Hospital ties CEO pay to performance; Federal officials develop strict anti-fraud campaign for Medicare;

> The one-day nurses' strike at Washington Hospital Center last week cost the facility roughly $6 million, reports the Washington Post. The hospital had to hire 600 temporary nurses, enhance security and cover other costs during the strike and subsequent lockout, noted hospital officials. Article

> Texas had the highest rate of uninsured residents in 2010, with nearly 30 percent of Texans lacking health insurance, according to a new Gallup-Healthways poll. Massachusetts--where state law requires all adult residents to have health insurance--had the lowest rate of uninsured residents at 4.7 percent. Survey

> Federal officials are promoting plans for a strict anti-fraud campaign for Medicare, reports American Medical News. The measures consider newly enrolled medical equipment and home health vendors to be at high risk of committing Medicare fraud. Article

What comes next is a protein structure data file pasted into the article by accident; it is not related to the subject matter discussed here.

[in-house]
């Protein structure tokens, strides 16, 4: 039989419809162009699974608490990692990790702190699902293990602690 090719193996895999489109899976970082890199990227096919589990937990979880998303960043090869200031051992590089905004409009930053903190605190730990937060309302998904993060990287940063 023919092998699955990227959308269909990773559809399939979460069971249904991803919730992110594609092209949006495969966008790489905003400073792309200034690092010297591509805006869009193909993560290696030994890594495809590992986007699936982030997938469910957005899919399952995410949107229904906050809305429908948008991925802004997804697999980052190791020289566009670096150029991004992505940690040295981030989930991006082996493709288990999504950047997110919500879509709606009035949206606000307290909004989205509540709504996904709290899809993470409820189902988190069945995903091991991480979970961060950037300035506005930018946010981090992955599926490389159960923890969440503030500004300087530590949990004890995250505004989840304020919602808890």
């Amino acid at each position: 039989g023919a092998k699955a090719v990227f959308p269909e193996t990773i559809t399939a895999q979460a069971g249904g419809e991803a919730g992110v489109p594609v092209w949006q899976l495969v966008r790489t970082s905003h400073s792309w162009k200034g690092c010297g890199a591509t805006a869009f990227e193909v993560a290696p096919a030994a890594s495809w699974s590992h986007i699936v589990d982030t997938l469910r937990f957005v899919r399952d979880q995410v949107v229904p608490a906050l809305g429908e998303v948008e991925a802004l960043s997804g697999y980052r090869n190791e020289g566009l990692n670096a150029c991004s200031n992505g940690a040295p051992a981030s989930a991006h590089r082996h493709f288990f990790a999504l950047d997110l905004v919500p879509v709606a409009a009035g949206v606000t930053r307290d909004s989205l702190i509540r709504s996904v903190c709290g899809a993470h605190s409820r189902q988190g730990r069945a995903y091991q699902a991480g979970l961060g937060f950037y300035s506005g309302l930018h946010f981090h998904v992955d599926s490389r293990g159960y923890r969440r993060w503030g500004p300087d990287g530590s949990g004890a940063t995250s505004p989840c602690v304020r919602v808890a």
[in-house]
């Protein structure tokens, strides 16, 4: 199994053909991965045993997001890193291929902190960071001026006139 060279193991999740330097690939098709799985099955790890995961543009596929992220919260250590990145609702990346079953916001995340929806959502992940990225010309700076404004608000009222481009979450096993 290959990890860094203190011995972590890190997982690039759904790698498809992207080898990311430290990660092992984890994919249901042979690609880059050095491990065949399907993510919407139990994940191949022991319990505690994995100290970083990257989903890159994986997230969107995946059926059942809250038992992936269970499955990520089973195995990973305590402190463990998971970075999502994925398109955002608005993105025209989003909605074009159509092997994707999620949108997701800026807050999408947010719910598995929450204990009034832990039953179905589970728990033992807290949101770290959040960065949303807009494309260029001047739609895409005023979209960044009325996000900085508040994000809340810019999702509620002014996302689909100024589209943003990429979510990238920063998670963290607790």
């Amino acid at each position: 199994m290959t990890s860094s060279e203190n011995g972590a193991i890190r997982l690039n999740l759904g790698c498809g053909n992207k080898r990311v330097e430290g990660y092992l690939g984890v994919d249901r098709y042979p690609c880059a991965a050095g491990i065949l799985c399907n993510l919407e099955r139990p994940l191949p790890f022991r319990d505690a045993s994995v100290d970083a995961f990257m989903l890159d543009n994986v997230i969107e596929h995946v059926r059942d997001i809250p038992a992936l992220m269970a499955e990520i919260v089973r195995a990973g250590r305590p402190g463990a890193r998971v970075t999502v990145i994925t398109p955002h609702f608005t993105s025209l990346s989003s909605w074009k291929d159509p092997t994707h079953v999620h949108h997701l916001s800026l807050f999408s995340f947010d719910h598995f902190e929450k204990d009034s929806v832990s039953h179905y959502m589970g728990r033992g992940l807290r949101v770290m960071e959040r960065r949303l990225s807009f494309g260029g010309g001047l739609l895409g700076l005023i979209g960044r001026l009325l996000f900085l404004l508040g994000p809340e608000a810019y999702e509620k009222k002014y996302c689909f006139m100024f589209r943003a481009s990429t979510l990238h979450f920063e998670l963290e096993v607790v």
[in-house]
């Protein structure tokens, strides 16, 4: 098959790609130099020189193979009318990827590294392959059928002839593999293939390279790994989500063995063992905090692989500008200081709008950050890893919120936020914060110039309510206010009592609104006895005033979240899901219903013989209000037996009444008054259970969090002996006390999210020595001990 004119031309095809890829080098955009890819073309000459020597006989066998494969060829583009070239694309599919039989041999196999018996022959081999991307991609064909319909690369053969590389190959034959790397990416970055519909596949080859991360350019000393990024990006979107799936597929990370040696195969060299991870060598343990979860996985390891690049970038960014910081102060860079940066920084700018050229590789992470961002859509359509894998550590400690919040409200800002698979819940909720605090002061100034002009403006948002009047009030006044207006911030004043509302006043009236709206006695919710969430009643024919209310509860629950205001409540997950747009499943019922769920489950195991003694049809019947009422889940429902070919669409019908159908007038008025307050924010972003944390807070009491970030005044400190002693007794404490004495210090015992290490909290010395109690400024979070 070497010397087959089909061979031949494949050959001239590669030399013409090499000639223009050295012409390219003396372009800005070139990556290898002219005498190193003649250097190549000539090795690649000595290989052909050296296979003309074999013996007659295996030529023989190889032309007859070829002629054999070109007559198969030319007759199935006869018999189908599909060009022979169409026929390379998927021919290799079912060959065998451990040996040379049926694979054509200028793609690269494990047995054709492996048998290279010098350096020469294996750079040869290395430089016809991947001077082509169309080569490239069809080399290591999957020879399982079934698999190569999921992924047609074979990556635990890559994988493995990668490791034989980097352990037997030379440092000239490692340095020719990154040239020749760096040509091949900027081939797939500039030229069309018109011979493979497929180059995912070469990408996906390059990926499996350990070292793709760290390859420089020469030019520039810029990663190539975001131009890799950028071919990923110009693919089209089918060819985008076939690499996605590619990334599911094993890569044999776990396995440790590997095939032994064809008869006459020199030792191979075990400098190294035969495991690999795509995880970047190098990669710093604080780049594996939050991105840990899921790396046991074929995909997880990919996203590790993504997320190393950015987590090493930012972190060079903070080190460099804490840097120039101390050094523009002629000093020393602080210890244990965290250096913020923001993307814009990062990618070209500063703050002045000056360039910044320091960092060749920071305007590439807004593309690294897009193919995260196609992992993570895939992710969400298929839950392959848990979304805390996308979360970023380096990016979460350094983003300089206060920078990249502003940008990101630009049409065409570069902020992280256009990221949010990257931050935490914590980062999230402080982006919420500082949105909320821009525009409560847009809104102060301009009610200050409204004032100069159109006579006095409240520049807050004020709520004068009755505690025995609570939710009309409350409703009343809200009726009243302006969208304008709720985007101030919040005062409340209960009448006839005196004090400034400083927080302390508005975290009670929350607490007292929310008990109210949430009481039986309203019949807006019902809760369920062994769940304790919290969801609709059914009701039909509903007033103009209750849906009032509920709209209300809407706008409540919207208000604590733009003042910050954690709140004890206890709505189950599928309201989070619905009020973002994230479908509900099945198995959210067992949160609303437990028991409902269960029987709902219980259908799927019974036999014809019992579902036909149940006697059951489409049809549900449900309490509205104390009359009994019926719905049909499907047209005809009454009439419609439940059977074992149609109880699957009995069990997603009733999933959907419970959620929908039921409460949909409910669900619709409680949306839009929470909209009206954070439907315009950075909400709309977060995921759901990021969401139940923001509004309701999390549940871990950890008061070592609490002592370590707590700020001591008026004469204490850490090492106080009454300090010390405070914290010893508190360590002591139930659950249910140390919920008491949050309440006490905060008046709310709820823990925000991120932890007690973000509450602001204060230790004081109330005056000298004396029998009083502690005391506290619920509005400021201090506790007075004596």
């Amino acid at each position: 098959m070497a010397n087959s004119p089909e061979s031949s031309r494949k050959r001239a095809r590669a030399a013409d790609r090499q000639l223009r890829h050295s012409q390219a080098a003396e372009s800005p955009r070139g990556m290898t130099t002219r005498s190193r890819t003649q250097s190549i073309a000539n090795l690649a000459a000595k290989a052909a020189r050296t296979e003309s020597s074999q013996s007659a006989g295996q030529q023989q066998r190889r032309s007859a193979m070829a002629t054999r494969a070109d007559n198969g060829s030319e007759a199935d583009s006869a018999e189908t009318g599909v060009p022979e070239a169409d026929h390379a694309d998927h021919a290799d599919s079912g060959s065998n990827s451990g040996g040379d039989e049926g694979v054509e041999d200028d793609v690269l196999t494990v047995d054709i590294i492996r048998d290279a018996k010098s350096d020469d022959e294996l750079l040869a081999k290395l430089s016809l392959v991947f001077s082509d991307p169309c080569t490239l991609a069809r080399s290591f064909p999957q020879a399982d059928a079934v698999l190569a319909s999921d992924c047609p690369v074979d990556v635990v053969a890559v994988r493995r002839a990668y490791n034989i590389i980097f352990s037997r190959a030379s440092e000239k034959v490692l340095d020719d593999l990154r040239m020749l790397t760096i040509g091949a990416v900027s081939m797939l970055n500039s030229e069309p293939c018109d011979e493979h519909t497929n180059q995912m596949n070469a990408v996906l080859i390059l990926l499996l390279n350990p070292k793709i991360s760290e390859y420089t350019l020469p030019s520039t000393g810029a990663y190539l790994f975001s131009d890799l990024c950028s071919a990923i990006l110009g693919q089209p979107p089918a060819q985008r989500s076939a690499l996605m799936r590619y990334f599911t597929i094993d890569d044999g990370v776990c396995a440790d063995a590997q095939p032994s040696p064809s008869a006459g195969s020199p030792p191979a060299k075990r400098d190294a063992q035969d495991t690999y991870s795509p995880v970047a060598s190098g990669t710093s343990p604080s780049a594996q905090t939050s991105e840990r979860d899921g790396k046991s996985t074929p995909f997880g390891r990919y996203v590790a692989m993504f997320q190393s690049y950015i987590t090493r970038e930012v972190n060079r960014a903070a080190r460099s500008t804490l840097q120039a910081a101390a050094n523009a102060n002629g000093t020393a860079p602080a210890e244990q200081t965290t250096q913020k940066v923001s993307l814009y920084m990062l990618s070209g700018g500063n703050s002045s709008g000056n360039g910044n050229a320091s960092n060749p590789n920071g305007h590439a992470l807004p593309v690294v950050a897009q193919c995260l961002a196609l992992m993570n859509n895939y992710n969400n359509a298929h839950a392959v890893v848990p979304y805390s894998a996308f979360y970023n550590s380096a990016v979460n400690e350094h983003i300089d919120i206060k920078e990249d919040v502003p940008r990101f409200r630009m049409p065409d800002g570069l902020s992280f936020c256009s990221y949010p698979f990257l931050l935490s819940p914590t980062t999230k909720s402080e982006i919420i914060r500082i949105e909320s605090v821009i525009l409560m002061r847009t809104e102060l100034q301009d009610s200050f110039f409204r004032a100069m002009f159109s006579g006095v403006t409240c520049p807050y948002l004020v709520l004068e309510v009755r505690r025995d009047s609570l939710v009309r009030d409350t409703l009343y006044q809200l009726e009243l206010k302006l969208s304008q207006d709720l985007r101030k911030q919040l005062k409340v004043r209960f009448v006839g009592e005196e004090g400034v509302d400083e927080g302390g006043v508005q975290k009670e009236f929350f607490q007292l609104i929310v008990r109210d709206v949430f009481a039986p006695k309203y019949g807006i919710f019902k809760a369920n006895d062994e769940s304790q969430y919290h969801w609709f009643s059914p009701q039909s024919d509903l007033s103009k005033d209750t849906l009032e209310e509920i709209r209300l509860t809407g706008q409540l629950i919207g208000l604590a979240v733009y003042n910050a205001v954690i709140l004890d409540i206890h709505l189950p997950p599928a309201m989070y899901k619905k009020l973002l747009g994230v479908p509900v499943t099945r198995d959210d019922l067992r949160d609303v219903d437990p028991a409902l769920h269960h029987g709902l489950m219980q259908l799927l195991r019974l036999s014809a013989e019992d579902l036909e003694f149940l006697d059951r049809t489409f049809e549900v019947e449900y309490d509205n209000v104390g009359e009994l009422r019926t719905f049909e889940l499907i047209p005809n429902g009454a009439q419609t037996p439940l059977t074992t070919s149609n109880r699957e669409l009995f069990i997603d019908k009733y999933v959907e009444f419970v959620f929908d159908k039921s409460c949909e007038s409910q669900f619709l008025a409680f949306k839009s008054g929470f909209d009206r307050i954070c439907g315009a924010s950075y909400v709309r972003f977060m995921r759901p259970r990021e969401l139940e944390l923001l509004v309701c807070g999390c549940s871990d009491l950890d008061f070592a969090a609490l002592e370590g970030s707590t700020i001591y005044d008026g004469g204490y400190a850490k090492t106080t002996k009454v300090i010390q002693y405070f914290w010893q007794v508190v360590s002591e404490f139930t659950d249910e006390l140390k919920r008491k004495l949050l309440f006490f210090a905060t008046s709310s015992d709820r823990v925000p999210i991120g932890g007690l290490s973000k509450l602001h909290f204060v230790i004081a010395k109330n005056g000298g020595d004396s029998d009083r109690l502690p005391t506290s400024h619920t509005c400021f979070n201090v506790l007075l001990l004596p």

> Compensation for Canadian-based Grey Bruce Health Services CEO Maureen Solecki will be directly linked to her performance, reports the Sun Times.  The GBHS board agreed last week that her pay package will be officially tied to meeting patient quality targets. Article

> Nursing vacancies dropped during the economic downturn, notes the Washington Post. Since the recession, some hospitals have eliminated vacancies and increased the number of full-time permanent nurses. Article

And Finally... Want to call in sick? Use the old crocodile bite excuse. Article